Early Learning Experience with a Neck Stabilized THA Stem for Treating Osteoarthritis


  • Timothy McTighe, Dr. H.S. (hc)
  • Charles Bryant, MD
  • Declan Brazil, PhD
  • John Keggi, MD
  • Louis Keppler, MD




Total hip arthroplasty is one of the most effective orthopaedic procedures with a very high success rate as measured by pain relief, improved function and patient satisfaction. However, since the introduction of total hip arthroplasty in the 1940s, a range of design philosophies for femoral components have demonstrated variable clinical results. Aseptic loosening, joint dislocation, thigh pain, bone resorption and femoral component failure have been some of the complications that plague this procedure.1,2 The past few years has seen an influx of so-called short stems with very little clarification as to design features, required surgical technique and long-term clinical outcomes. Most devices, meet with some level of learning curve and most systems do little in the way of warning new surgeons as to the perils and pitfalls during the initial surgical phase. This paper is designed to review the lessons learned during the first year of surgical experience with a new neck stabilized implant stem.1,2,3,4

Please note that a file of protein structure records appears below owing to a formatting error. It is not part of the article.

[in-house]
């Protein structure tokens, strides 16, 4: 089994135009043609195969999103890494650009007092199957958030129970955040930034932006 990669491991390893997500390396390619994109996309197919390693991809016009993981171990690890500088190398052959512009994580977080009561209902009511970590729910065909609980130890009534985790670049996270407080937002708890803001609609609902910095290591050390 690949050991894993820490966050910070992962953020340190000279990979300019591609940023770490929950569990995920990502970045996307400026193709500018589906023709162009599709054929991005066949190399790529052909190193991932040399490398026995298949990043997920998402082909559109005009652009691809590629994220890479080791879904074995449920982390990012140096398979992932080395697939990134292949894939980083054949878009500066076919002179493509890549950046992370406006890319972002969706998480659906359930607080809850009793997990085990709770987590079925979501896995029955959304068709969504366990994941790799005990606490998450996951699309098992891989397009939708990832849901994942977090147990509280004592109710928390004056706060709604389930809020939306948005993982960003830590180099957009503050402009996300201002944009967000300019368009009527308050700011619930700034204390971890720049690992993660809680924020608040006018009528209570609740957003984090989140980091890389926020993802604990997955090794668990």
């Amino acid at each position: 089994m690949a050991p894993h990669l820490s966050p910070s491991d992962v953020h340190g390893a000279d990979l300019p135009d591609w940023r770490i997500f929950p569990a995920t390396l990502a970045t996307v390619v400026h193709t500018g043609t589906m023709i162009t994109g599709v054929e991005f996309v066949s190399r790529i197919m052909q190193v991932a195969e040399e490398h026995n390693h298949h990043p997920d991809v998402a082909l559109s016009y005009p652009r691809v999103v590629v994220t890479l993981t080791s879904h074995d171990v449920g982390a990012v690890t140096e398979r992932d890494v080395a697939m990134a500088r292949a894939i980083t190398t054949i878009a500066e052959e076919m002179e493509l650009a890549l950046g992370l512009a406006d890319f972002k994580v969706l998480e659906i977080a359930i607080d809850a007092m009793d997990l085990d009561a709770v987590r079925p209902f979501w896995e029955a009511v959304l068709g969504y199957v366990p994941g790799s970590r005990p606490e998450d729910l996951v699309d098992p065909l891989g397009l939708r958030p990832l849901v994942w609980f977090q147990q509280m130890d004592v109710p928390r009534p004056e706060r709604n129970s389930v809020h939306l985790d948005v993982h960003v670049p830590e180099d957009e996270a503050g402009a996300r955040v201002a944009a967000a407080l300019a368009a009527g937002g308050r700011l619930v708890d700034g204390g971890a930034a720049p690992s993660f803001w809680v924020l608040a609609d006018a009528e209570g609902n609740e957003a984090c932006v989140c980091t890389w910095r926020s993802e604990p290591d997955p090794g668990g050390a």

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How to Cite

McTighe, Dr. H.S. (hc), T., Bryant, MD, C., Brazil, PhD, D., Keggi, MD, J., & Keppler, MD, L. (2014). Early Learning Experience with a Neck Stabilized THA Stem for Treating Osteoarthritis. Reconstructive Review, 1(1). https://doi.org/10.15438/rr.v1i1.61



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